Interview by Jenkin Au and Alan Ng
Words by Amie Nguyen and Ryan Goldade
Photography by Alan Ng
Please introduce yourselves to our readers by telling us your b-boy names and what got you into dancing.
Promo: I am b-boy Promo from Sweet Technique, Flava Squad. I got into dancing because of this guy who I would see dancing at the corner of my street all the time. Then I met Fleo at some dance classes and then we both got into Sweet Technique when we met them. I got my b-boy name because my last name is Promtemps and Promo just seemed to work. Promo also means “professional motion,” so that’s kind of cool too.
Vicious: What’s up, I am b-boy Vicious and I got into dance when I was a kid. I was playing basketball with my friends one day when this guy comes up. He was like the neighbourhood big brother and he started to show us some breaking moves. He put his hands on the floor and kicked his foot into the air and grabbed it. I was like, “Whaaaaat?!” That was definitely something that I wanted to do, so I kept on trying to do it the next day. That’s how it started and I was in elementary school. My entire high-school life was centered around breaking. I would be cyphering and b-boying in the morning and then breaking during the lunch break. What made it better was that my boy T-Rex was in charge of the radio so I could have my choice of music sometimes. It was awesome, I could go to school and practice breaking! My friend Andrew Gagnon, a.k.a. b-boy Sick Step gave me my b-boy name. He would always make fun of my name, it’s Victor, and call me Vicious Victor. So there was this breaking competition coming up and I went into it without a b-boy name. I did the battle and I did well, placing fourth out of thirty-two. Everyone in the crowd started chanting Vicious Victor, so I decided to go with that name.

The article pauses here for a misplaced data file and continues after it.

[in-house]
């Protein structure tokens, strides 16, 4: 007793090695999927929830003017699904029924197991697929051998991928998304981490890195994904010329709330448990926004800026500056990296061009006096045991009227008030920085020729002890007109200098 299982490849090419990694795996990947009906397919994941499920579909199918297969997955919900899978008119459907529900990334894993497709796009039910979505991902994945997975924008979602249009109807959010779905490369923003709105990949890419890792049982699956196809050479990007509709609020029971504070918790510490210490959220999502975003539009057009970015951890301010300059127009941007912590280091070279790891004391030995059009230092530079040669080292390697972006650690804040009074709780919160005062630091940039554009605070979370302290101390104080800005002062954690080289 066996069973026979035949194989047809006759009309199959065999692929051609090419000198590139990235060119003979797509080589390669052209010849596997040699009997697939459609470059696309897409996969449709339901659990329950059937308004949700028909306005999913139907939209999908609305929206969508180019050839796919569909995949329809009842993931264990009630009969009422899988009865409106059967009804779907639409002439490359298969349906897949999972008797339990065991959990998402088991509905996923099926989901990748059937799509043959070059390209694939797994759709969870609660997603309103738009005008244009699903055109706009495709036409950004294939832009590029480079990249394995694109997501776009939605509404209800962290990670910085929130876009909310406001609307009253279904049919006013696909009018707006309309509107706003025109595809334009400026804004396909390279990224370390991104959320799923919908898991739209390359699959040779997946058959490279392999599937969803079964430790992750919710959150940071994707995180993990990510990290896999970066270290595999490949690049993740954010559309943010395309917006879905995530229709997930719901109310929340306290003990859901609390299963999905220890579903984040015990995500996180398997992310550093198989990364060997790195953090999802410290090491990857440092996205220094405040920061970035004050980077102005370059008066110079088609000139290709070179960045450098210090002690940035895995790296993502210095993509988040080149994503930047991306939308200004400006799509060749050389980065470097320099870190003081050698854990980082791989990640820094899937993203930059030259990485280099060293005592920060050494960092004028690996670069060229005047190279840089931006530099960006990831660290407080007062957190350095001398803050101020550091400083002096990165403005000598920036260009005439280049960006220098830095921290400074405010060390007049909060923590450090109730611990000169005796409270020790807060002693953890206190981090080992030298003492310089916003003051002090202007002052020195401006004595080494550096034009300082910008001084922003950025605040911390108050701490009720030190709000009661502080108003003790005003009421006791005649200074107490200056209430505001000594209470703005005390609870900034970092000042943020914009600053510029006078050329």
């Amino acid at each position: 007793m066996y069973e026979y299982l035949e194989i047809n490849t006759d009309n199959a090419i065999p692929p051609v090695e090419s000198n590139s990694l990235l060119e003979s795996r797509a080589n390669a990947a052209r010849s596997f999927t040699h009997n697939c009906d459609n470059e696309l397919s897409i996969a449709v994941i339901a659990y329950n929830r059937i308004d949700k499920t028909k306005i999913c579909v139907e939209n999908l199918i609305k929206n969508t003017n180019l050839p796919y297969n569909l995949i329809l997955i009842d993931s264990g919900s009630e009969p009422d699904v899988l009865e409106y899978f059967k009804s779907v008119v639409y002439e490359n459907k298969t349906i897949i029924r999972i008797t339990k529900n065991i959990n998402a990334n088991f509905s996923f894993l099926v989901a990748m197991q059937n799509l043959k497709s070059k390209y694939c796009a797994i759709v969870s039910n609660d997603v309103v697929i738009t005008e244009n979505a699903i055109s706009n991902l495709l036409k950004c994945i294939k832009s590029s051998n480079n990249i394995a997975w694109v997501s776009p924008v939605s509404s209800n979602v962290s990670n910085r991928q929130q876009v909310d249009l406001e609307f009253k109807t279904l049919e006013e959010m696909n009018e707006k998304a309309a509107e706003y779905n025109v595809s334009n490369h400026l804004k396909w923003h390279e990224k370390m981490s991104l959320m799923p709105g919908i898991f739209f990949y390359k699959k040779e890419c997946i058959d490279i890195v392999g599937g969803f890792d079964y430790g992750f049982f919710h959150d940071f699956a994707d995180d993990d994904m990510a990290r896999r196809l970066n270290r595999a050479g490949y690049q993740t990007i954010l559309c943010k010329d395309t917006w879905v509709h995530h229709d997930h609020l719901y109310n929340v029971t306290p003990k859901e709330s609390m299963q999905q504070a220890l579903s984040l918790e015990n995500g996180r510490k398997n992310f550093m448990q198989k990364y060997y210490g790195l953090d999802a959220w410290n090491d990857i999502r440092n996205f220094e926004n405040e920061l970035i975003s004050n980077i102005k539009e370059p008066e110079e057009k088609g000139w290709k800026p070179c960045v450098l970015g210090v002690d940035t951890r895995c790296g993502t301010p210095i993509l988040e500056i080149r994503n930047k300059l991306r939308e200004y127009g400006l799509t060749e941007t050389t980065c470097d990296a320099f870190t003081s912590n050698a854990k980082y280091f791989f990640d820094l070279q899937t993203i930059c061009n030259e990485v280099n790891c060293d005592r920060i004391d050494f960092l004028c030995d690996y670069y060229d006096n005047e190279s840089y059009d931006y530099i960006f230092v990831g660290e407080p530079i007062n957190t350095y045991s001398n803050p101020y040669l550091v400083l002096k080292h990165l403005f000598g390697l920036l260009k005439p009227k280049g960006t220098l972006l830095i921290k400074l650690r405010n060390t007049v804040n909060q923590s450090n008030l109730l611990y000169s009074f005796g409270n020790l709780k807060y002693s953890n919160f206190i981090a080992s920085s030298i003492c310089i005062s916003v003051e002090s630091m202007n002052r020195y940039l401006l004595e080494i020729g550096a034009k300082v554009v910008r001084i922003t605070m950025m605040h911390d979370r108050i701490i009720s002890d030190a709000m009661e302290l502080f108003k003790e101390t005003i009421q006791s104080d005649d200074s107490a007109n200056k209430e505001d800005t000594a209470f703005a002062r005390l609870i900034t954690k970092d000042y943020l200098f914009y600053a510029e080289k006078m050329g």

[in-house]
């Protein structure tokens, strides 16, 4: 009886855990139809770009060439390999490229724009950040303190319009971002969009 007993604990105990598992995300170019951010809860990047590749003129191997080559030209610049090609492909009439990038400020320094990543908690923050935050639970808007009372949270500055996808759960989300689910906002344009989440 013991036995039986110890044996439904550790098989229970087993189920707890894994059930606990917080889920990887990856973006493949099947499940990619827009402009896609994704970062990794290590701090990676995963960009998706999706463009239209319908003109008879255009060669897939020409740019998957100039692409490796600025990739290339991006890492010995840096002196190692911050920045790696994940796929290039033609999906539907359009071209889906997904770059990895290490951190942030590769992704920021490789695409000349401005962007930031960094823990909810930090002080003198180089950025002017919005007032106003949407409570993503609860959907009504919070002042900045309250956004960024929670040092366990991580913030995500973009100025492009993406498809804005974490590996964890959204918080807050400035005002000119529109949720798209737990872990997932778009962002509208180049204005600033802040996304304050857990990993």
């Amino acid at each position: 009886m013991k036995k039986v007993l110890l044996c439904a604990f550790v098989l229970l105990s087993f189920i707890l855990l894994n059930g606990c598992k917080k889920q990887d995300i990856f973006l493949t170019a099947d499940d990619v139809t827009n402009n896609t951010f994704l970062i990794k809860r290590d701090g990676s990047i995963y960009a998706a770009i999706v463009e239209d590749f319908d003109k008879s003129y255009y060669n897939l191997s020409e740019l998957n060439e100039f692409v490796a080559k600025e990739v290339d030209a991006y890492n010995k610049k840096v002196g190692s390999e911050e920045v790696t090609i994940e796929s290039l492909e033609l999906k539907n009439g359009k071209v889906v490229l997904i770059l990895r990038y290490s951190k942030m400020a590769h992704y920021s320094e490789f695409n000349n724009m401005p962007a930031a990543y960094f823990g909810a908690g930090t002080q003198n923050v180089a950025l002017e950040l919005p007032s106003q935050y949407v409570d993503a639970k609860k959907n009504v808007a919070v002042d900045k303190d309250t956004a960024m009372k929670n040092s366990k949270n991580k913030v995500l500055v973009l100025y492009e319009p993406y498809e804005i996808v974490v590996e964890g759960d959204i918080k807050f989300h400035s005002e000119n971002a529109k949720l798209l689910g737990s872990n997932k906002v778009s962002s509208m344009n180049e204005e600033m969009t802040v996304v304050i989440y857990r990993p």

Fleo: My name is b-boy Fleo. I have been b-boying for three years. I started to break with a b-boy named Tiger who got me into the b-boy scene. He saw me in my b-boy class, which I took for five years with a guy who could not teach me how to do a windmill, so that was a waste. Anyways, Tiger came, took me to a jam and I have been breaking with Sweet Technique since then. I also recently started breaking with Flavour Squad, it hasn’t even been a year since I started with them. So yeah, I saw these crews and they were fresh you know, so I joined up with them. My b-boy name is just a twist on my name, Leo.
T-Rex: My b-boy name is T-Rex. I started b-boying when I was in high school. I was the bum in elementary school who everyone pushed around. I was not popular at all. As a result, I wanted to become famous really badly. And I got fame! Vicious and I were like cool kids in high school. All the girls wanted to run to us and everybody knew us. I would walk down the hallways and everyone would be like, “What’s up David!” I would reply, “Hi, do I know you? What’s your name?” So many people knew me, it was awesome. As for my b-boy name, Sick Step gave it to me because when I dance I hold my hands high and when I fall I would make funny noises, like “garrrgh!” My friends said I sounded like a dinosaur, so that was how I got my b-boy name.